City Council likes tax for parks idea
SNOHOMISH - Voters may be asked to support a new taxing district that would dedicate a pot of money just for parks and recreation projects.
At a Dec. 17 workshop discussing the formation of a Metropolitan Park District last week, the City Council gave its full support for the idea.
The city’s tentative plan is to take the Metropolitan Park District, or MPD, to voters in 2015.
“This is one part of a strategy for better Snohomish parks,” parks board member Lya Badgley said. “We’re lucky to have as many parks as we do, but the recent recession showed how at the mercy of the economy our parks are.”
The maintenance and purchase of new park land comes out of the general fund and must compete with other city services such as police services.
“There’s no specific funding just for parks,” Badgley said.
The council members were in favor of taking the next steps in forming a parks taxing district at the workshop. An advisory committee will be formed to help with a long-range parks plan.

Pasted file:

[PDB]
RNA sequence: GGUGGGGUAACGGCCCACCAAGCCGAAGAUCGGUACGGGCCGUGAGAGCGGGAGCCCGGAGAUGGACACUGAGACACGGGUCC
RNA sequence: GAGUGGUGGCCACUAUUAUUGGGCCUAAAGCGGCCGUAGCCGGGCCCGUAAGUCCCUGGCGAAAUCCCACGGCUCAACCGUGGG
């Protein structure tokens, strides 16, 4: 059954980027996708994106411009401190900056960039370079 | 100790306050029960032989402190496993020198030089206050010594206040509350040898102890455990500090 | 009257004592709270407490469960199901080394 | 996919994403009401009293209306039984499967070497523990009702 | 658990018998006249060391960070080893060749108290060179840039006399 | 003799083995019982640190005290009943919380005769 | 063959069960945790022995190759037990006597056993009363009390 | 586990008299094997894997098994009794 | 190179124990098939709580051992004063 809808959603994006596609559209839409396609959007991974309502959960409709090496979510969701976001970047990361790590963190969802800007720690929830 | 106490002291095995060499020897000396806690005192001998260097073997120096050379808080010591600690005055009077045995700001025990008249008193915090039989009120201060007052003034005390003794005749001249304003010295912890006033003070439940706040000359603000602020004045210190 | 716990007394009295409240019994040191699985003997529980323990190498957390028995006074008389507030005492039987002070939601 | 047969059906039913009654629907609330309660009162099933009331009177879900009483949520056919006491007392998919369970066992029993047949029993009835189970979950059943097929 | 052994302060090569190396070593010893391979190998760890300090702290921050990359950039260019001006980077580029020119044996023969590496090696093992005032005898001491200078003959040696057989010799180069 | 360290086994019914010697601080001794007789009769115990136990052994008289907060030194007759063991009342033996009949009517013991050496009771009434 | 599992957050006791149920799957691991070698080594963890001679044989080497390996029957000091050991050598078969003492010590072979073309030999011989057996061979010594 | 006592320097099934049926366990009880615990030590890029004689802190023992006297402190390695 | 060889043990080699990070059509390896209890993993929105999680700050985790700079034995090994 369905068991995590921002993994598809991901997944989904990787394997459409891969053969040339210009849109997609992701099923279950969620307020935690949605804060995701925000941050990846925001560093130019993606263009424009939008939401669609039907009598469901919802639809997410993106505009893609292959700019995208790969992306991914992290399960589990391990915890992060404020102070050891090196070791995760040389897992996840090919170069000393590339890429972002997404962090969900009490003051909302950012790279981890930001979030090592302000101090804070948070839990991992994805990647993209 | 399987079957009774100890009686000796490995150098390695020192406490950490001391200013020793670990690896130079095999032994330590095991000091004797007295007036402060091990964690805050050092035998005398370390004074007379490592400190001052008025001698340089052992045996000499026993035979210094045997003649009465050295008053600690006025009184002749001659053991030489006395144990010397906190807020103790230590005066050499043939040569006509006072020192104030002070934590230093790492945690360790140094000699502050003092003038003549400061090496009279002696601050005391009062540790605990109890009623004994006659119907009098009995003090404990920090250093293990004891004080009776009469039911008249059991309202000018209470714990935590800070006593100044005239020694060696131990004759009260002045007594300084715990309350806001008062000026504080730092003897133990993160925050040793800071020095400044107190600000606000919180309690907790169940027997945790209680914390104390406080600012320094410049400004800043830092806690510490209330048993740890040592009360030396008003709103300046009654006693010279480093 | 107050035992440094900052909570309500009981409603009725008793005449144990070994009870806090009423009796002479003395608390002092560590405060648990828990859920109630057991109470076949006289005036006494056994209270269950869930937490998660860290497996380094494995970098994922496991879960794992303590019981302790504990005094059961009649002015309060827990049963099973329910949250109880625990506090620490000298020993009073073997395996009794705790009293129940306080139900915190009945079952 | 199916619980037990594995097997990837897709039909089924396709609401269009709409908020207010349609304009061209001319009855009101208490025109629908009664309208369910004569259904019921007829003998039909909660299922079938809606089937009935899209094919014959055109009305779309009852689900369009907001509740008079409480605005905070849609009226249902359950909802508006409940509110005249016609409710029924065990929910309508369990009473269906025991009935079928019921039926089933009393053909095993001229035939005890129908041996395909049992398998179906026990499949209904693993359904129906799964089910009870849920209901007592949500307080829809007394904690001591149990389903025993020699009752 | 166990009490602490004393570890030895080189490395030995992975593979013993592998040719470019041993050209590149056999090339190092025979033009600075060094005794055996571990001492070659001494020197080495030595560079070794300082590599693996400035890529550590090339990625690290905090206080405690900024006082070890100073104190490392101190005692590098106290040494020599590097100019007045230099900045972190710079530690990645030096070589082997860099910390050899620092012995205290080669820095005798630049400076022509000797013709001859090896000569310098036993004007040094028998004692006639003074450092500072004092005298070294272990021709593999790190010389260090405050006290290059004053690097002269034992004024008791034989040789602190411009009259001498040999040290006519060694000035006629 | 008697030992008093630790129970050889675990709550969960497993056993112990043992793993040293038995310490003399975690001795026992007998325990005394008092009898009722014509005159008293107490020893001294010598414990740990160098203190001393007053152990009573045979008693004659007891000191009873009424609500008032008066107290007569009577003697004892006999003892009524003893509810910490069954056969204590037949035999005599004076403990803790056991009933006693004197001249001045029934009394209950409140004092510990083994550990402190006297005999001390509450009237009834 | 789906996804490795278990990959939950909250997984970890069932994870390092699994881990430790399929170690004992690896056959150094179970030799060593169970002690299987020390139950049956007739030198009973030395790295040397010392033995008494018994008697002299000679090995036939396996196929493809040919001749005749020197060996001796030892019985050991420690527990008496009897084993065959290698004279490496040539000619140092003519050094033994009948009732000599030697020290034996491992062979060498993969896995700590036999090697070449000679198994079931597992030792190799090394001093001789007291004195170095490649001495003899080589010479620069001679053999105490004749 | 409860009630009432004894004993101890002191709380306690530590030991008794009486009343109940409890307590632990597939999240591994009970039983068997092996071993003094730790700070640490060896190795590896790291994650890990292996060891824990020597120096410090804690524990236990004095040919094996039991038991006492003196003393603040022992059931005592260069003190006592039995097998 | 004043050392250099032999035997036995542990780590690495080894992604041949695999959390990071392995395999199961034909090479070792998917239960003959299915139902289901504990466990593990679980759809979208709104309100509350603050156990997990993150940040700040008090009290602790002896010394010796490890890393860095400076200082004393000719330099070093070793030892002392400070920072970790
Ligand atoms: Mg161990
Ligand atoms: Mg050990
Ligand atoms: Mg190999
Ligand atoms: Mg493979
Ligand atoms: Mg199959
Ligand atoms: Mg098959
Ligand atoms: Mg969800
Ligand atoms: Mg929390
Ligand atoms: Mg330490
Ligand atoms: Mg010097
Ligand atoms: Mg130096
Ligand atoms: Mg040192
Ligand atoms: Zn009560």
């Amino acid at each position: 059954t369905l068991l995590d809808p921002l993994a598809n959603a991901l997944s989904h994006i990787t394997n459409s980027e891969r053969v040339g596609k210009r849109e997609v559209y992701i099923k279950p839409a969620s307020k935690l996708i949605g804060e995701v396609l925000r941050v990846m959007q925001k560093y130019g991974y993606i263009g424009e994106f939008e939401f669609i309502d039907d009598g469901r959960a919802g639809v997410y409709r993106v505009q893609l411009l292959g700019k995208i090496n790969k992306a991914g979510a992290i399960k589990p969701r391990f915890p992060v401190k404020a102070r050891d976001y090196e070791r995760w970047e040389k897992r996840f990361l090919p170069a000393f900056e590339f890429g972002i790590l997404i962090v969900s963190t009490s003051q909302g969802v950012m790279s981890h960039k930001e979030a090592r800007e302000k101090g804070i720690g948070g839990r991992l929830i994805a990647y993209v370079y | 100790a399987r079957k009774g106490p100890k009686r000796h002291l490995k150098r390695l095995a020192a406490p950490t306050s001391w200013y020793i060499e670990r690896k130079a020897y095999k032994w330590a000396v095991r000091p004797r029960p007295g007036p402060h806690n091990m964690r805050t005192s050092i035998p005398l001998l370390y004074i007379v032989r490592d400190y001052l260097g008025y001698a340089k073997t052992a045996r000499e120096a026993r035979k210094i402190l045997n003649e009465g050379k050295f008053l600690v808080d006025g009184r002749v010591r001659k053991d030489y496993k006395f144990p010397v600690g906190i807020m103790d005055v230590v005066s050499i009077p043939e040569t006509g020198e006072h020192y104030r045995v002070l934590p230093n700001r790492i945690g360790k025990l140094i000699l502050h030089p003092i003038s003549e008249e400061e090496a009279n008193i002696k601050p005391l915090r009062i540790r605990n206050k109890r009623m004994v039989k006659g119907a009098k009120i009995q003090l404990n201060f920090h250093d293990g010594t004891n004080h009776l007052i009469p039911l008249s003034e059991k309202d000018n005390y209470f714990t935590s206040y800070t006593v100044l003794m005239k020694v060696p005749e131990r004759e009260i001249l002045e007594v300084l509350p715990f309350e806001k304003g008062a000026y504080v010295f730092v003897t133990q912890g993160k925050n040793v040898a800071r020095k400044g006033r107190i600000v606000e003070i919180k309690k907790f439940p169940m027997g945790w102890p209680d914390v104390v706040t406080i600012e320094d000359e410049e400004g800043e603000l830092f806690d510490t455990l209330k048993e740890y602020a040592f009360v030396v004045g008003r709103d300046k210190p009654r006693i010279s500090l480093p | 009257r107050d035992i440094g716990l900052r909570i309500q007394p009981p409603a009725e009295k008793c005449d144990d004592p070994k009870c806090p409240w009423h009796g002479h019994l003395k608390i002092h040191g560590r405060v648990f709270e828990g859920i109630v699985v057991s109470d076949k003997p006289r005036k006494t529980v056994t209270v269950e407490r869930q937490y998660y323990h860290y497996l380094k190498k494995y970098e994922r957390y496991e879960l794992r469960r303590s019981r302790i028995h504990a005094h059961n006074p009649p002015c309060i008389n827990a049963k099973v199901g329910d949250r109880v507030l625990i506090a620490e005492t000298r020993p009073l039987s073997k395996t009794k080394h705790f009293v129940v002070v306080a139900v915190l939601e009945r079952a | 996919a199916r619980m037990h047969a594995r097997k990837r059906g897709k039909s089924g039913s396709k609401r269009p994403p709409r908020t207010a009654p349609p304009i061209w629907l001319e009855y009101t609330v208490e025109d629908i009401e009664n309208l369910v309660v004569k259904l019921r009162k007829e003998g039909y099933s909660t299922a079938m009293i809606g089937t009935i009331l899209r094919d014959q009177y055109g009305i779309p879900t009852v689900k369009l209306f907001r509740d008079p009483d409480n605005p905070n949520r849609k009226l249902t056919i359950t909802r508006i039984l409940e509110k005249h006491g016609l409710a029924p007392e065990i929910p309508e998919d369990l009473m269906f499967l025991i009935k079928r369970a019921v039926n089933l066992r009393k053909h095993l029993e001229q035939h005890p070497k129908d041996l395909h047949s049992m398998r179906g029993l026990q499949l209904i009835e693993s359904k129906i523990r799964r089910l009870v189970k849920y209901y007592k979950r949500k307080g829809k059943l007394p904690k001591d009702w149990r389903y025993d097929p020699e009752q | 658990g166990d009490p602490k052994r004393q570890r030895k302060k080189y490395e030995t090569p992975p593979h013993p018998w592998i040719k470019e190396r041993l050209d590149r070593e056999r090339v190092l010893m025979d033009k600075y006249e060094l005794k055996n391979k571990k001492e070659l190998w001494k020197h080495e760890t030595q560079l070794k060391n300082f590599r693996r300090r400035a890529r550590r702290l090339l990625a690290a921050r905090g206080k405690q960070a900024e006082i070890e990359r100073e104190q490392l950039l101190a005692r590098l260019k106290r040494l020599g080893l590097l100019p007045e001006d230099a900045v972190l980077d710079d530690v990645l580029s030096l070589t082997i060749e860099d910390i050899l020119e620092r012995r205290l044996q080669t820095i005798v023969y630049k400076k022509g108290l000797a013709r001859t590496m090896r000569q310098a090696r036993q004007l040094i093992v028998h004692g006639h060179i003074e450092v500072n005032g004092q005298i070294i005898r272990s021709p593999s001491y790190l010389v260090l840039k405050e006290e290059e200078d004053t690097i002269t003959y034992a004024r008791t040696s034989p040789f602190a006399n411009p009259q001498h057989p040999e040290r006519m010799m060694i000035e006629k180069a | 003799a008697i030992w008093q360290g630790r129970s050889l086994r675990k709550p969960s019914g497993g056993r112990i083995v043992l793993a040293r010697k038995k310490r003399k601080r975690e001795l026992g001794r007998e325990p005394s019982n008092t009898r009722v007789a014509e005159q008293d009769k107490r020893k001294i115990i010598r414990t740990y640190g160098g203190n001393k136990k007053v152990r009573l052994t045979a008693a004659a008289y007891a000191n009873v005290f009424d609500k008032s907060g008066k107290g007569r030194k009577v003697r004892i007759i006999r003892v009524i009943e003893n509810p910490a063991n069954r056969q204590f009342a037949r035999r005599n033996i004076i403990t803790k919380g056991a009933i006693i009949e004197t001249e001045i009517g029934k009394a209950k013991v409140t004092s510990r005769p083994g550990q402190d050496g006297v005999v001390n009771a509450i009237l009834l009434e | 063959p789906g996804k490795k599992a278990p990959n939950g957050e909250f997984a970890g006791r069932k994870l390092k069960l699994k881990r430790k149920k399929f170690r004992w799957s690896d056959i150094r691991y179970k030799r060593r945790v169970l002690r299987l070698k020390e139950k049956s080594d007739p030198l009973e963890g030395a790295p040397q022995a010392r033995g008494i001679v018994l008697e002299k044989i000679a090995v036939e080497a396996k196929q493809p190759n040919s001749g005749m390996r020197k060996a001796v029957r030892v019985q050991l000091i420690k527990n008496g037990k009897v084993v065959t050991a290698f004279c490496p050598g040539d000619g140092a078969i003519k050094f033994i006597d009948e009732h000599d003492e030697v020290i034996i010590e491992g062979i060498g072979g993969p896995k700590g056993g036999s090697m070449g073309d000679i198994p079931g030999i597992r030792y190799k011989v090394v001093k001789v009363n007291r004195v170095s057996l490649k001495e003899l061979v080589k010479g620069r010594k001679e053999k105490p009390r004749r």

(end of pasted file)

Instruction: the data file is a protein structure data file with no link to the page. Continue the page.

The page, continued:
Members of the committee will include Councilmen Dean Randall and Paul Kaftanski; city project manager Ann Stanton and parks manager Mike Johnson; parks board members Lya Badgley and John First; and three citizens yet to be named.
Next steps will include reaching out to the community to see what they see as priorities for the city’s parks and recreation department, Badgley said.
“This is important for the town, and I would encourage people to be a part of the process,” Badgley said.
The city will use the Transportation Benefit District, which pays for street projects through a sales tax, as a model for the parks district. The parks district, though, would collect money through a property tax.
If the city decided to ask for the highest amount allowed by law, which is 75 cents per $1,000 of assessed property value, staff estimates that would bring in about $700,000 a year.
The items discussed at the workshop to take center stage once funding starts rolling in (assuming voters vote to tax themselves) include building a dog park and funding for a new boat launch.
The city acknowledges the current boat launch at Cady Park at the east end of the Riverfront Trail isn’t adequate to support the fishing community.
Kaftanski is the parks and recreation director for the city of Everett, and said that he truly understands the value of a city’s parks.
“I’d like to see us not only maintain what we have but also enhance our park system,” Kaftanski said. “That could make it a tremendous asset to the city, which can bring more businesses and more people into our community.”
Check out our online Publications!